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Bartók: Concerto for Orchestra, Music for Strings, Percussion and Celeste - Mälkki

Bartók: Concerto for Orchestra, Music for Strings, Percussion and Celeste - Mälkki

BIS  BIS-2378

Stereo/Multichannel Hybrid

Classical - Orchestral


Bartók: Concerto for Orchestra, Music for Strings, Percussion and Celeste

Helsinki Philharmonic Orchestra
Susanna Mälkki (conductor)


On two highly praised discs, Susanna Malkki and her players in the Helsinki Philharmonic Orchestra have released recordings of Bela Bartok's three scores for the stage - The Miraculous Mandarin, The Wooden Prince and Bluebeard's Castle, all written before 1918. The team now takes on two of his late orchestral masterpieces. Composed in 1936 for the Basel Chamber Orchestra, Music for Strings, Percussion and Celesta is one of the purest examples of Bartok's mature style, with its synthesis of folk music, classicism and modernism. One immediately striking feature is the unusual instrumentation: two string orchestras seated on opposite sides of the stage, with percussion and keyboard instruments in the middle and towards the back.

In 1940, during the Second World War, Bartok emigrated to the USA, where he initially found it difficult to compose. In 1943 he received a prestigious commission from the Boston Symphony Orchestra, however, and in less than eight weeks he composed the Concerto for Orchestra. In it he worked with contrasts between different sections of the orchestra, and the soloistic treatment of these groupings was his reason for calling the work a concerto rather than a symphony.

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Comment by Tony Reif - November 6, 2021 (1 of 2)

An absolute rave from David Hurwitz:

https://www.youtube.com/watch?v=GK36wJOW4Yg

How's the sound?

Comment by Mark Werlin - November 30, 2021 (2 of 2)

Sound quality is excellent, consistent with the two earlier Bartók BIS SACDs conducted by Susanna Mälkki. Engineer for all three recordings is Enno Mäemets, who has recorded for Ondine and Alba. In the Music for Strings... the entrance of the celeste is very subtle, the instrument is not spotlighted. Opening of the 2nd movement is suitably dramatic with wide separation of string sections. Mic placement is neither too close nor too distant. The Helsinki Music Centre is only 10 years old, a contemporary design. Its large hall seats 1700; all seats are raked, there is no orchestra floor.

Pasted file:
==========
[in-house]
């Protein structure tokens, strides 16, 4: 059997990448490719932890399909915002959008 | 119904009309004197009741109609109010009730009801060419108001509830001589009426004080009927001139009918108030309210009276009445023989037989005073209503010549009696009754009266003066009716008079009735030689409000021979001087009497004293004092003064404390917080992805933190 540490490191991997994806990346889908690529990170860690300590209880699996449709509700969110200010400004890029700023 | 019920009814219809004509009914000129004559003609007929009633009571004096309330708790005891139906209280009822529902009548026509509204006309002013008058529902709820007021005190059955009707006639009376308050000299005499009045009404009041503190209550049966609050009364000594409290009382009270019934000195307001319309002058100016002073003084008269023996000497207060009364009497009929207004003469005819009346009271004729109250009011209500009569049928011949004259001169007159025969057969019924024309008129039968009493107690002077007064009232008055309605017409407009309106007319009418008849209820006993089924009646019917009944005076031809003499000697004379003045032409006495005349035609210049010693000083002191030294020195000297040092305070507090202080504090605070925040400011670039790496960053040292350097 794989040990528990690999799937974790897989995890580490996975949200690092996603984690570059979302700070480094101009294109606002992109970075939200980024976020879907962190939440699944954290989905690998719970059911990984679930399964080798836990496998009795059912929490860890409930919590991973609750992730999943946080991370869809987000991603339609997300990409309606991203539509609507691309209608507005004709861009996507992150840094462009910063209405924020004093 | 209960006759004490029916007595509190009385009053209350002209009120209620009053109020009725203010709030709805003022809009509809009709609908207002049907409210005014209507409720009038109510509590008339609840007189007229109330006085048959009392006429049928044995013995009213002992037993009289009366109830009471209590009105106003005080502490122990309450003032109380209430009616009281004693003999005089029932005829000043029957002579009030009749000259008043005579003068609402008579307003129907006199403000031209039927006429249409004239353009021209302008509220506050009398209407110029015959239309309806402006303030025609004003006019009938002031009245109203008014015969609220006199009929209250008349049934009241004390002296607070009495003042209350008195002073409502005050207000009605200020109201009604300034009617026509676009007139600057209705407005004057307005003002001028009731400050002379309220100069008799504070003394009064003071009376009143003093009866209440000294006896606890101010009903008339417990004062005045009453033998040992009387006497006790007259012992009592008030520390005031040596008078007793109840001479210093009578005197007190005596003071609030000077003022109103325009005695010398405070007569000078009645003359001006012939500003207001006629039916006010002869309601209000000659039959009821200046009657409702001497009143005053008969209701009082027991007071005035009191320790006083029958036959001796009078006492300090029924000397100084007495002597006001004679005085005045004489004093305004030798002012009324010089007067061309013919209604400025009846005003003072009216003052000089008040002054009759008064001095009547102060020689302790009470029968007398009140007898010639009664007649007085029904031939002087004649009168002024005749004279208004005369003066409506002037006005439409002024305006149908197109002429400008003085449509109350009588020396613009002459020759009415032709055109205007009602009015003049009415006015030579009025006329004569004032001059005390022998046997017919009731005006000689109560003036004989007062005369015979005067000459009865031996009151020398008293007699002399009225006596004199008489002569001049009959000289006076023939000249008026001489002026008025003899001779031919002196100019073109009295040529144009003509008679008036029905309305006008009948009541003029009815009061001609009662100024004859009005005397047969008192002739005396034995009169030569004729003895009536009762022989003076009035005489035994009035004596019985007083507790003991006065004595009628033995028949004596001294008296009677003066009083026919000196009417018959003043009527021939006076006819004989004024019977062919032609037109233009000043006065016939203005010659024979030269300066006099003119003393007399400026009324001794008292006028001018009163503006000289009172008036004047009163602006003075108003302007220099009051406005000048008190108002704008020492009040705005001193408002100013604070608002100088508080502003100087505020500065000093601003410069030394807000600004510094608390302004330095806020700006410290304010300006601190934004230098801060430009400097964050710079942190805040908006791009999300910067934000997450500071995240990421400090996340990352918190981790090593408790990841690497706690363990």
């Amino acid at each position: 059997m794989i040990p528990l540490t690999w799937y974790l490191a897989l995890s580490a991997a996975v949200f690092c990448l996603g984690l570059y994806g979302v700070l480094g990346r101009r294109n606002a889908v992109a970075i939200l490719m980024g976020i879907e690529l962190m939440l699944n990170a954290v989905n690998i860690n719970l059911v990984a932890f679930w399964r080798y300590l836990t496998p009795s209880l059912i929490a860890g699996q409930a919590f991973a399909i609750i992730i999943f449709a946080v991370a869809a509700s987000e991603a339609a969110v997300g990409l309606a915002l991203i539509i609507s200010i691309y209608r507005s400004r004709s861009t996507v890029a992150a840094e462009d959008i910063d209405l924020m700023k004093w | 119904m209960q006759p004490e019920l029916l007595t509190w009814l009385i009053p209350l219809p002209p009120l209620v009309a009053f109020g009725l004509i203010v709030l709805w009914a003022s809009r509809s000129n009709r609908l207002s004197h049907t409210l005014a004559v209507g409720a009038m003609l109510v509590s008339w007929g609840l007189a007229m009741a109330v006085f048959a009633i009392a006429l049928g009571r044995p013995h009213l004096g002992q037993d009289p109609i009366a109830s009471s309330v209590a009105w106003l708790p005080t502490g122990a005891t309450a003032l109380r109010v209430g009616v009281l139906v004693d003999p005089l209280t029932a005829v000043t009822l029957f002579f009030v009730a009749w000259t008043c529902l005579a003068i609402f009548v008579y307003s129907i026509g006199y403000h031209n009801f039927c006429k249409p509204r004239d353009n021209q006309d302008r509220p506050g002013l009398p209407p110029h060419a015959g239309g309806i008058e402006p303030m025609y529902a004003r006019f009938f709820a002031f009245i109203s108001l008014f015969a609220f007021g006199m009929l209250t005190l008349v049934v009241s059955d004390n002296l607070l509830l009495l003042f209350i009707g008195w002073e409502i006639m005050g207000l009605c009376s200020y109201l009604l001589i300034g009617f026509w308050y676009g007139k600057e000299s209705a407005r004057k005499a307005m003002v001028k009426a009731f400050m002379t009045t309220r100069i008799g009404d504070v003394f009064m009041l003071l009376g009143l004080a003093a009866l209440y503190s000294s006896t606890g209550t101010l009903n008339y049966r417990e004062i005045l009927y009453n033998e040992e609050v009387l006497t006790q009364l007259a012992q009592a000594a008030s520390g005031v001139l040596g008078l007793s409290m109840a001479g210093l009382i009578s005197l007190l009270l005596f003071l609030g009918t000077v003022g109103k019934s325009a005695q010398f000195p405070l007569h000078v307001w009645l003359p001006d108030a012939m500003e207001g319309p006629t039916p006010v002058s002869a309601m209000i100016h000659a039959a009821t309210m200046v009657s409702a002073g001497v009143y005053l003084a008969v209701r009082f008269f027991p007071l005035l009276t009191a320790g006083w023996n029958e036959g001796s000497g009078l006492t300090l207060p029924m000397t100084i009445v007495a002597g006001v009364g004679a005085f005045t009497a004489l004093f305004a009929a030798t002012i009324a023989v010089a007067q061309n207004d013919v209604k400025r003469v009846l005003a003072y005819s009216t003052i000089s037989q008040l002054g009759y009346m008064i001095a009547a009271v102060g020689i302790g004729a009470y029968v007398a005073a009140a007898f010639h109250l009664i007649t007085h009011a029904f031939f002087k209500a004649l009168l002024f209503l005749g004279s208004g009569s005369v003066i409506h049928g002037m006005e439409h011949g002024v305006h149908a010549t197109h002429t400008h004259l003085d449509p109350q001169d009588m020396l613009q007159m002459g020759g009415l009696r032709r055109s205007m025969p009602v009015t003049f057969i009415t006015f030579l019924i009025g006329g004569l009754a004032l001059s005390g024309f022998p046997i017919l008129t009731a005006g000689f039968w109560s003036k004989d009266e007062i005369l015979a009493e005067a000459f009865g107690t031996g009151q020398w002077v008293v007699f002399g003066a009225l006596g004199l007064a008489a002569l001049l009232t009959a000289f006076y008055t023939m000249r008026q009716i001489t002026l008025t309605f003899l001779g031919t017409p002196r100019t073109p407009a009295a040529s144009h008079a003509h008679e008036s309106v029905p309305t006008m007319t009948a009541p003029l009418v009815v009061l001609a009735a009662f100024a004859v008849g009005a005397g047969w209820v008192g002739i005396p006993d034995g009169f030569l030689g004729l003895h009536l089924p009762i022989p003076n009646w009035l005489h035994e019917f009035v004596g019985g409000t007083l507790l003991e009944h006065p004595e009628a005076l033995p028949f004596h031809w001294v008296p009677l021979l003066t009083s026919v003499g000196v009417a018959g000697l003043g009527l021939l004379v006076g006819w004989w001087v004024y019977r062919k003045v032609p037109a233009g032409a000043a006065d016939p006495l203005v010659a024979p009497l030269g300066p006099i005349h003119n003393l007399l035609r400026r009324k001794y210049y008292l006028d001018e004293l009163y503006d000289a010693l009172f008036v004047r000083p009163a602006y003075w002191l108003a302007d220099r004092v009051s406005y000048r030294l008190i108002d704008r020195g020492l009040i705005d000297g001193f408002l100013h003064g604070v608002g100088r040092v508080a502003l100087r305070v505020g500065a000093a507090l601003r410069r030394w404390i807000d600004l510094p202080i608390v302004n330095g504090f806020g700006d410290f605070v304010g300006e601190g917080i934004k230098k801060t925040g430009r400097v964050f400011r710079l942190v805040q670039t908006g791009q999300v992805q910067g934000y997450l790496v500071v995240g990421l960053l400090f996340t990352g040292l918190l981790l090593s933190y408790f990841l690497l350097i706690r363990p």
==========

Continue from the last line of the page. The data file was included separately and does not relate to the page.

This brief article on the influence of hall acoustics on listener emotional response mentions the Centre:

https://neurosciencenews.com/acoustics-music-emotion-3921/

Full text originally published in the Journal of the Acoustical Society of America:

https://asa.scitation.org/doi/pdf/10.1121/1.4944038

Addendum: Excerpts from the cited full article that might interest classical music SACD listeners.

"Some listeners prefer the strong and enveloping sound that is traditionally associated with the shoebox halls. In contrast, others tend to find a well-articulated sound, often provided by halls without prominent reflecting surfaces or rich reverberance, more important. ...[a seat close to the orchestra in a non-shoebox hall, such as the Helsinki Centre] has a highly articulated sound with a relatively strong bass, thus the preference for articulation of some subjects."

Many of the classical music SACDs that I review for this site, and others that are in my collection, are of contemporary classical music. The recording venues are often new spaces of non-traditional design that emphasize a "highly articulated sound", such as the Helsinki Music Centre. It is not surprising that rigorous tests found a correlation between some listeners' subjective experience of a musical performance and the acoustic properties of the performance venue. I have experienced deeper, more visceral responses to performances in Weill Hall, a very "live" shoebox design (https://www.auerbachconsultants.com/projects/sonoma-state-university-joan-and-sanford-i-weill-hall/) than in the more subdued and diffuse acoustic of Davies Symphony Hall in San Francisco.